A Crestview attorney at law from Gross & Schuster, P.A., operating out of Pensacola FL, is drawing attention to the fact that members of the LGBT community in Orlando still cannot donate blood. This is despite there being a significant shortage of blood following the massacre that resulted in the death of 49 individuals and wounding of more than 50 people at the Orlando Pulse nightclub.
"The FDA has received a letter indicating that hundreds of people who identify as LGBT are being refused at blood banks," says co-founder of Gross & Schuster, P.A. Terrence A. Gross. "They are turned away due to the FDA's guidelines that continue to discriminate against people in this community, not allowing anyone who had a same sex relationship within the past year to donate blood. Considering the tragedy, and the emergency need for blood, as well as the fact that the shooting affected the LGBT community, we feel these rules must be relaxed."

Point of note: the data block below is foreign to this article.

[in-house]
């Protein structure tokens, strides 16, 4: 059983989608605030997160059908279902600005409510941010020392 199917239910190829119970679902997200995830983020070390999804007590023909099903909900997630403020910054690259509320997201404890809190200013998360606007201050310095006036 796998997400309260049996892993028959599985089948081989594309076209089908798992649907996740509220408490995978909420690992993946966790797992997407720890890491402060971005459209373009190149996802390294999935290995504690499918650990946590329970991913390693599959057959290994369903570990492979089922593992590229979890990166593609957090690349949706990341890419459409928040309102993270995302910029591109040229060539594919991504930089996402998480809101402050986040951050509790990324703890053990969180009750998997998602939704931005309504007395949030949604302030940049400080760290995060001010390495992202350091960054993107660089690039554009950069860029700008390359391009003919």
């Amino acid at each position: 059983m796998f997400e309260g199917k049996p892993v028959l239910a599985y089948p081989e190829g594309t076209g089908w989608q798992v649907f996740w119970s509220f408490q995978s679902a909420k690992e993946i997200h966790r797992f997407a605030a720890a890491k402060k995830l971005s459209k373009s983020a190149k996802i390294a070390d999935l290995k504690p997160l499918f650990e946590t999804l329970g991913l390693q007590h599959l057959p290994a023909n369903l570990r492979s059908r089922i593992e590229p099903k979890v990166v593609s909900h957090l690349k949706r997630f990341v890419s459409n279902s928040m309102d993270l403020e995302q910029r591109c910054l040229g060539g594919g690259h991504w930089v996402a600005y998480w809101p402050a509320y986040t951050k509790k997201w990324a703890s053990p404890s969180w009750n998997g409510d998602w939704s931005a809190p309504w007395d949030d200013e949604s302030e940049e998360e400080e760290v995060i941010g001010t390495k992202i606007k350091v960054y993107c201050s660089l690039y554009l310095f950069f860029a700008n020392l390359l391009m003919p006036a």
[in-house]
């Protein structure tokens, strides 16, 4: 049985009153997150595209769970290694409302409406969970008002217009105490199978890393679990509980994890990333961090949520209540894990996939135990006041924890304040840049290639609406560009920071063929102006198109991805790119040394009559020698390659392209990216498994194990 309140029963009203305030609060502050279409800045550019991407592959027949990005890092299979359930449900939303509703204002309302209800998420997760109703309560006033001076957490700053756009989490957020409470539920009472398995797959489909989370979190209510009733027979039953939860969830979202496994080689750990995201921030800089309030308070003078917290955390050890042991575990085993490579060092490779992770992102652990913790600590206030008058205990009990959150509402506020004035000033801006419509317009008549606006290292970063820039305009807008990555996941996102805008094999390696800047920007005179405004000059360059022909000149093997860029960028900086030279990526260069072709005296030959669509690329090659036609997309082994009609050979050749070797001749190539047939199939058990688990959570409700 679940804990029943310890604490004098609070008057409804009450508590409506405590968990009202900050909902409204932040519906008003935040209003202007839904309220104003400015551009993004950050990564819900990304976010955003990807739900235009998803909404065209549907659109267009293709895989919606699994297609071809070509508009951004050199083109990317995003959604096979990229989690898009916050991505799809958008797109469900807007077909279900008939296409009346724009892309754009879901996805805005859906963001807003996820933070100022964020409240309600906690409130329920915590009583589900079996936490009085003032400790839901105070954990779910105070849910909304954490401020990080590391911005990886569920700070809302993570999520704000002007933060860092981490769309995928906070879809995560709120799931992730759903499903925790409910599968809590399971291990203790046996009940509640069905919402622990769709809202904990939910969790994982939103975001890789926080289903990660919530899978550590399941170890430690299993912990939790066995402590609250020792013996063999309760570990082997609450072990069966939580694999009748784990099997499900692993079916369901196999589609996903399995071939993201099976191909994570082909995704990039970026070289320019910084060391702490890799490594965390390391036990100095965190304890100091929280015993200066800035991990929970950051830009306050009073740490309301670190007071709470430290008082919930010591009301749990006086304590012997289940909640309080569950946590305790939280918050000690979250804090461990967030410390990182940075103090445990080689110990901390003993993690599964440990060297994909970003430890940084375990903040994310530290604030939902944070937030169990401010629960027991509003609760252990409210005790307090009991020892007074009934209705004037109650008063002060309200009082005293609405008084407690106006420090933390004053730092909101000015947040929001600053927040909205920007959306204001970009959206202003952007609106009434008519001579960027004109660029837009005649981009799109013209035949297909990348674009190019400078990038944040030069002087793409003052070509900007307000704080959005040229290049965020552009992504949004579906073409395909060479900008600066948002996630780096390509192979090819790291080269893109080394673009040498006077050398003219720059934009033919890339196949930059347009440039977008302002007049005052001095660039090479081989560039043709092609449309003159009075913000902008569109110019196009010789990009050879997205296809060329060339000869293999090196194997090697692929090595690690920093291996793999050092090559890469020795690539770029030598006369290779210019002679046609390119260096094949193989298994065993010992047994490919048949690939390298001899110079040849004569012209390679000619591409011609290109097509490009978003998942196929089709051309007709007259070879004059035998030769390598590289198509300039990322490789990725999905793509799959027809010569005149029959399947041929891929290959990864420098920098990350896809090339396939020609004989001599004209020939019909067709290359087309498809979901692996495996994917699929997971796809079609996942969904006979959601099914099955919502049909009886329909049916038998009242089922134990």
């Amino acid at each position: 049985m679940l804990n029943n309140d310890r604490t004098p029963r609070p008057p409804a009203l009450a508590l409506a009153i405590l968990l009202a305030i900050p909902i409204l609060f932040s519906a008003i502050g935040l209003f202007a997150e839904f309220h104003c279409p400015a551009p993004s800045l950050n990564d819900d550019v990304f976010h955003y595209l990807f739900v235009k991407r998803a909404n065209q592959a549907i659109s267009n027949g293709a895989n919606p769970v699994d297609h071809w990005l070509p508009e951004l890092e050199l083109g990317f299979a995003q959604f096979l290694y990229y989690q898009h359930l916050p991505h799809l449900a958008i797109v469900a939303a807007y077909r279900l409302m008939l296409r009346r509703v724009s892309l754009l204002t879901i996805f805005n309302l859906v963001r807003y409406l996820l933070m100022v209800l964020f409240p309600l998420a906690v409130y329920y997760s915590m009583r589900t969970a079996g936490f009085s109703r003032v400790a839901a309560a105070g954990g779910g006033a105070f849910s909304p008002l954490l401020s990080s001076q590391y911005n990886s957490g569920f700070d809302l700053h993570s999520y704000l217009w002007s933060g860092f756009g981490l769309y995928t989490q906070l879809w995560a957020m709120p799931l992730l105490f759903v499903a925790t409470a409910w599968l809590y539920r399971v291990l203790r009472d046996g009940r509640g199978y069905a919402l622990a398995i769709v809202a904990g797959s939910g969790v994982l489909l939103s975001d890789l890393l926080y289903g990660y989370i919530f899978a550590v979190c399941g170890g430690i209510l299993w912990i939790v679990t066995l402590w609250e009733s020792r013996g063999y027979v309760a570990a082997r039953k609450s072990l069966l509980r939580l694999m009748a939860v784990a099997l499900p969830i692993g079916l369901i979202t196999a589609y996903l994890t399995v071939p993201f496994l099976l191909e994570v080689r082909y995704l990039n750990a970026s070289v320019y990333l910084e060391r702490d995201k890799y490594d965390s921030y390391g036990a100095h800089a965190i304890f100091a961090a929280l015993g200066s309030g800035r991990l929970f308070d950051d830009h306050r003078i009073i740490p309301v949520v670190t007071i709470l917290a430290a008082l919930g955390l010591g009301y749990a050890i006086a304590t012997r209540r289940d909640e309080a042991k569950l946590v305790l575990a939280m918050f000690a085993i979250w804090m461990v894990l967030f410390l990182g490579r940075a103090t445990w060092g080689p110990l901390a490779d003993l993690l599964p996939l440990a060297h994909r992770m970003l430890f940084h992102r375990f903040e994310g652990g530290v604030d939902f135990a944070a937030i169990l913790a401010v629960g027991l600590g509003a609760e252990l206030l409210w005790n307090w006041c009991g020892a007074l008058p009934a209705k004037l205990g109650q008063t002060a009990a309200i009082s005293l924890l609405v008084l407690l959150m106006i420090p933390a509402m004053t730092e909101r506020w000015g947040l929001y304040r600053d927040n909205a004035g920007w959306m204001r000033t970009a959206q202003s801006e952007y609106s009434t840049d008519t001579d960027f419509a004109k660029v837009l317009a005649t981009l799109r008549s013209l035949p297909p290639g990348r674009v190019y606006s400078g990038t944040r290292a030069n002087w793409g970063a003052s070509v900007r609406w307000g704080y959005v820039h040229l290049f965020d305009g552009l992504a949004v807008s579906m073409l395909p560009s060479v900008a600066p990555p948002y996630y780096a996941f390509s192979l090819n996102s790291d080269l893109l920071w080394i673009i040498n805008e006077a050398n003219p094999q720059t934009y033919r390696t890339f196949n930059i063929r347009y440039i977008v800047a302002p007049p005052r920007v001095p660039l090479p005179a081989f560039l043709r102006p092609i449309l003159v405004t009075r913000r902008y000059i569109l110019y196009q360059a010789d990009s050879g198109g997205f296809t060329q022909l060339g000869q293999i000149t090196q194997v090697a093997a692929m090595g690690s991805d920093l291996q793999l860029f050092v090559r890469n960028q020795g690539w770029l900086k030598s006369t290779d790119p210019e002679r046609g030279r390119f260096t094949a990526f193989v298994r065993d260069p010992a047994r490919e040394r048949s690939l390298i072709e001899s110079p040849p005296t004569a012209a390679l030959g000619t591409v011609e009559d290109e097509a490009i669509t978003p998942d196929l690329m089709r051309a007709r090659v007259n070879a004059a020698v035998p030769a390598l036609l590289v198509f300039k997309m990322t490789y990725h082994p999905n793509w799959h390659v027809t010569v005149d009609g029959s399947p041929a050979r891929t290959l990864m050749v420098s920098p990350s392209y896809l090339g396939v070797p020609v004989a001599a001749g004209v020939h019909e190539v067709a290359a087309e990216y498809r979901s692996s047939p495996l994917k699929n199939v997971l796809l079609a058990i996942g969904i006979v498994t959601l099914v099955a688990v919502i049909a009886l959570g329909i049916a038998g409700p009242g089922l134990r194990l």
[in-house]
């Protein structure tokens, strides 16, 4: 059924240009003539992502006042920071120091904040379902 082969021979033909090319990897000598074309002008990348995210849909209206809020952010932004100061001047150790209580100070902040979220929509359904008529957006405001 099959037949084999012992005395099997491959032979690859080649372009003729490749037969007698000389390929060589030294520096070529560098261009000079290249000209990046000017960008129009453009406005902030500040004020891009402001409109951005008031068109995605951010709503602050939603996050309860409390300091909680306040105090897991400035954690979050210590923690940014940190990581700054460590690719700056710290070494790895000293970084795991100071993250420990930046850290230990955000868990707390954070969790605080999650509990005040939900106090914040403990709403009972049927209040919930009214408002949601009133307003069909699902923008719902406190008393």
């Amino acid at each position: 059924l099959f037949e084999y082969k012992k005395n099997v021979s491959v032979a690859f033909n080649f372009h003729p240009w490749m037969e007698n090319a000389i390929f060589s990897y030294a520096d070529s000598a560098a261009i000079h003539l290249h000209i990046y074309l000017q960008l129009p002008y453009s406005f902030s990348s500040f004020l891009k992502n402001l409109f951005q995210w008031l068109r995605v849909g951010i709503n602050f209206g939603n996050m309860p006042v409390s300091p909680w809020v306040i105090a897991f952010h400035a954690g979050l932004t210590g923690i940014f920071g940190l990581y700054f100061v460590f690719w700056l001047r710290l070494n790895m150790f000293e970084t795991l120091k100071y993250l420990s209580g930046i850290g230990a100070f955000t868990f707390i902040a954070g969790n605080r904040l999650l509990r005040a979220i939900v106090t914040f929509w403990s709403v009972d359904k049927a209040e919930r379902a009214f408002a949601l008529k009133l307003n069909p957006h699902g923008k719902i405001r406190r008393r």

After the shooting, many people came forward to donate blood, but there continues to be a significant shortage. The Crestview attorney at law has received a number of complaints from people who have been turned away due to the fact that they are members of the LGBT community. At present, six of the victims remain in critical condition, and four remain in guarded condition. The Orlando Regional Medical Center has stated that there is a possibility that the death toll will still rise, therefore, and blood is desperately needed.
The FDA has recently revised its rulings on blood donations from people within the LGBT community. In the past, any male who had intercourse with another male at any point in his life was not allowed to donate blood. This was due to the belief that he is at increased risk of being HIV positive. Those restrictions were put in place in 1985, and they are now starting to be loosened. This is due to the tireless work of gay rights advocates, including Crestview attorneys, as well as advances in medical science, which make screening more effective. The FDA now gives blood banks the choice of whether or not to accept blood from gay men if they have not had intercourse for one year at least.
SOURCE: Press Advantage [Link]
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